SALEM"" The state Senate voted 19-8 Friday to allow the Oregon Department of Fish and Wildlife to deputize volunteer houndsmen using radio-collared dogs to chase troublesome cougars up trees so the otherwise elusive cats can be shot at close range.




Part of implementing a statewide wildlife management plan aimed at preventing attacks on humans and livestock, the proposal moves closer to Gov. Ted Kulongoski, who has said he will sign the bill, which supporters paint as a narrowly tailored "housekeeping bill" that could save the state money, but animal rights groups deride as inhumane.




Al Elkins, lobbyist for the Medford-based Oregon Hunters Association, said the bill would simply give the state "another management tool" to contain the state's growing cougar population while leaving intact the statewide ban on outdoor enthusiasts using dogs to hunt black bears and the big cats.




"This bill has absolutely nothing to do with changing ballot Measure 18," Elkins said, referring to the 1994 voter-approved initiative that banned recreational hound hunting. "But anytime you have the words: dogs, cougars and bears in a bill it raises a lot of concerns."




Carried by Sen. Alan Bates, the bipartisan bill would also authorize trained contract hunters to use bait barrels to attract bears in places where they pose a threat to property or public safety &

a practice, which in addition to hound hunting is restricted in the state.




Bates, an Ashland Democrat, whose voting record has earned him environmentalist bona fides with many of the state's conservation groups, said he agreed to carry House Bill 2971 in the Senate because he wanted a tempered debate of the topic, which has historically evoked "deep emotional" reactions by animal rights groups and hunters alike.




"That's what being a moderate is about," said Bates, describing his centrist political philosophy, in an interview before Friday's vote.




Cougar kills will not necessarily increase under the bill, he said, as state employees are lawfully using dogs currently to chase cougars in three trouble spots around the state, including in Jackson County, where officials plan to kill 24 cougars this year.




Allowing volunteer hunters to go after specific cats, Bates explained, will help reduce the wildlife agency's need to use steel traps and other "inhumane" techniques that often cost less money to use but often leave animals languishing.




In a May 22 letter obtained by The Daily Tidings, state Fish and Wildlife director Virgil Moore wrote to lawmakers that the bill would give his department "the tools that were made available to it by the voters," adding that the agency "seeks nothing more than that which was provided to us in Measure 18."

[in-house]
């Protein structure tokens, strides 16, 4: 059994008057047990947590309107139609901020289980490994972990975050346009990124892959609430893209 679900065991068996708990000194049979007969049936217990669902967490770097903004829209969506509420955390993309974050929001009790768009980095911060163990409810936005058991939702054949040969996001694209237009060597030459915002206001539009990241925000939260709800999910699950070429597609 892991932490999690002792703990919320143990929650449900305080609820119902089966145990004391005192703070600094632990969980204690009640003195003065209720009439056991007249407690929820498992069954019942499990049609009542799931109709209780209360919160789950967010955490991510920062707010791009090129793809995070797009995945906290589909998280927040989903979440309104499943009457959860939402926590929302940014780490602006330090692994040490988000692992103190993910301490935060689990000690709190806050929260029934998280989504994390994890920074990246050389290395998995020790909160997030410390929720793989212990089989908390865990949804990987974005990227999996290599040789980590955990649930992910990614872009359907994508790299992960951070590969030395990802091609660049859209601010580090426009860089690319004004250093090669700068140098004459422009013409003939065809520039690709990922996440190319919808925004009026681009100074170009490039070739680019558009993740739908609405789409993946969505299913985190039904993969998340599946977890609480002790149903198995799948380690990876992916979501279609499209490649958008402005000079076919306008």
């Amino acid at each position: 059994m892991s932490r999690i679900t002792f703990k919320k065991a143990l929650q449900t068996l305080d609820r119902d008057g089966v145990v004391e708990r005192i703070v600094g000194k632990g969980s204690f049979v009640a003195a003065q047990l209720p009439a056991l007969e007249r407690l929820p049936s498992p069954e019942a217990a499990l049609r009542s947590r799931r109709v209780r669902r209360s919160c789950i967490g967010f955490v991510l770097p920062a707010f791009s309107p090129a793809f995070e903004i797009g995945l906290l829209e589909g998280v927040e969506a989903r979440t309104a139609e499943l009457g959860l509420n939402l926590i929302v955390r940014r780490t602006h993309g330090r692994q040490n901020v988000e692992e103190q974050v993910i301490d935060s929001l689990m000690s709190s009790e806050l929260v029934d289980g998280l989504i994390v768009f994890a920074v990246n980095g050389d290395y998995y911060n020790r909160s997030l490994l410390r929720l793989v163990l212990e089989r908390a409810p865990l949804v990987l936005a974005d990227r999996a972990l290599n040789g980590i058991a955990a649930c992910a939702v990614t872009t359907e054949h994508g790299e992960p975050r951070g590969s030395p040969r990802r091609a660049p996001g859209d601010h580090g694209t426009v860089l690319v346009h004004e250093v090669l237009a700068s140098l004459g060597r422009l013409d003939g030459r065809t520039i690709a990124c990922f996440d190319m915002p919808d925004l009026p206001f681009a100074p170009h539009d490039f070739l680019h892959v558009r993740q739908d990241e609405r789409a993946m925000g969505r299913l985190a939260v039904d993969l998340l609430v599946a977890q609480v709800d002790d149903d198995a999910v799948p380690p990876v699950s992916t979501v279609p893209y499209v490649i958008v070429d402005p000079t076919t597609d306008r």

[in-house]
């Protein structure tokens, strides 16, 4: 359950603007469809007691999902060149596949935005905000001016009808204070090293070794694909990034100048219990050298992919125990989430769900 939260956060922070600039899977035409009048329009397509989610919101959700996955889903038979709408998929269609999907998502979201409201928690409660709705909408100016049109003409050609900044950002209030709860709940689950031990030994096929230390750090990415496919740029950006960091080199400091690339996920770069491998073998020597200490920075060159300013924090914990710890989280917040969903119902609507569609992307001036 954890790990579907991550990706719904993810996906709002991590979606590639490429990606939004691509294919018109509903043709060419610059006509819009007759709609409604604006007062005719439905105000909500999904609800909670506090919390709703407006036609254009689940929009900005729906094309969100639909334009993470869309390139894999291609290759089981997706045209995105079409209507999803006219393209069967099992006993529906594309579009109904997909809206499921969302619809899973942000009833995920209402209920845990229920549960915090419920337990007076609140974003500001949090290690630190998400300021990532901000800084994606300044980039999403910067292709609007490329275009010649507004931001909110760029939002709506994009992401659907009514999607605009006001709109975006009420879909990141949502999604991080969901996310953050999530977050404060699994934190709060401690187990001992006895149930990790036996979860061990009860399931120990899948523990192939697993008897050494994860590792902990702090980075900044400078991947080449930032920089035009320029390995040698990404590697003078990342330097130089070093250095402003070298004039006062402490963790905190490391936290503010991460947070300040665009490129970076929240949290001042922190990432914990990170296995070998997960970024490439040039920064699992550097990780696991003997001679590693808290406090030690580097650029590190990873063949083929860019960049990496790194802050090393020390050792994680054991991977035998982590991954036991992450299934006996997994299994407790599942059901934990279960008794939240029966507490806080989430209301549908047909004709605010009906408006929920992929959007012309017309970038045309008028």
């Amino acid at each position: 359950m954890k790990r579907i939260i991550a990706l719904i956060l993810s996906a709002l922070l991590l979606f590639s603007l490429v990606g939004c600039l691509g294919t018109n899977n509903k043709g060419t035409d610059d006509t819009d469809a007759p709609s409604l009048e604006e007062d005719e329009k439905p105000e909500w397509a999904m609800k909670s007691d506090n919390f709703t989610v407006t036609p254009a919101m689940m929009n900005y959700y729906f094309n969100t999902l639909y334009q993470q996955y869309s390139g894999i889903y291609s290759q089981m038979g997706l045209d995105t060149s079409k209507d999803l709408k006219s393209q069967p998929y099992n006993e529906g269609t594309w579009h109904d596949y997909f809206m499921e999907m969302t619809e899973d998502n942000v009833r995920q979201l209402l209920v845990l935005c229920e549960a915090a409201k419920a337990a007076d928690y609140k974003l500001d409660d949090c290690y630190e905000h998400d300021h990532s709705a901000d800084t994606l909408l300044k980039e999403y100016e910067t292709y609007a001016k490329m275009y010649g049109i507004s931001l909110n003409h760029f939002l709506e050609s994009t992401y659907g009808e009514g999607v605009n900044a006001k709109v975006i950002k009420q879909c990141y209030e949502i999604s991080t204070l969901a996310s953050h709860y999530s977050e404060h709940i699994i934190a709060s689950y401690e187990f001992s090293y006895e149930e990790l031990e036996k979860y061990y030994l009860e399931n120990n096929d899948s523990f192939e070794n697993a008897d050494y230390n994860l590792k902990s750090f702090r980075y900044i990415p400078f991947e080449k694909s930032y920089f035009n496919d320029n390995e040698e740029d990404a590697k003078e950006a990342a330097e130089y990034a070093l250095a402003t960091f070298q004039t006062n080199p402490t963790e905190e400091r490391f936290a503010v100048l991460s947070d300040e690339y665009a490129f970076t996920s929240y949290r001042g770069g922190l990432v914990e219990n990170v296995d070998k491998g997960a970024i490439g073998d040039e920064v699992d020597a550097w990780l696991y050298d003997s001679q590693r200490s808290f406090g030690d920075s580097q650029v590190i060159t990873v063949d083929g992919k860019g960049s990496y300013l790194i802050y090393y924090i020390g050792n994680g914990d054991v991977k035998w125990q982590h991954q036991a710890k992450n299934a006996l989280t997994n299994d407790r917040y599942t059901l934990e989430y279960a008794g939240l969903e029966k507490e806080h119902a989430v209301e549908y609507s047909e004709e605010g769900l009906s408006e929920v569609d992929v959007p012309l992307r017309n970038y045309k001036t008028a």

Even so, Brian Vincent, spokesman for Williams, Ore.-based Big Wildlife, said the bill runs roughshod over voters' wishes, and shows that trophy hunters wield more than their fair share of influence in Salem.




"This bill was an end-run around Measure 18 by the Oregon Hunters Association, and Senator Bates was their quarterback," Vincent said. "Now he's going to be responsible for as many as 2,000 cougars being chased up trees by packs of dogs and blasted with shotguns at point blank range."




Vincent added, "That's what Senator Bates' legacy is going to be."




State Rep. Peter Buckley, D-Ashland, was one of 18 Democrats along with one Republican who voted against the bill in the House, arguing the proposal would encourage the "indiscriminate killing" of wildlife.




House Bill 2971 was amended in the Senate Environment and Natural Resources Committee to include "guardrails," Bates said, including a six-year sunset and a proviso that state wildlife officials will report to the Legislature in two years to show that it is hiring and training responsible hunters.




Stephanie Tidwell, executive director of the Ashland-based Klamath-Siskiyou Wildlands Center, who traveled to Salem to persuade lawmakers to oppose the bill, said she is disappointed by the vote but not surprised by it.




Passage of the bill, she said, was a "foregone conclusion" after the Senate Environment and Natural Resources Committee "caved to the hound hunting lobby" last week and voted to advance the proposal to the full Senate.




Calling passage of the measure only the first salvo in what could be a protracted fight, Tidwell said a group of attorneys is scrutinizing the proposed state law looking for legal weaknesses.




"If we can find just one," she said, "I'll sue."




covers the state Legislature for The Daily Tidings. Reach him at csrizo@hotmail.com.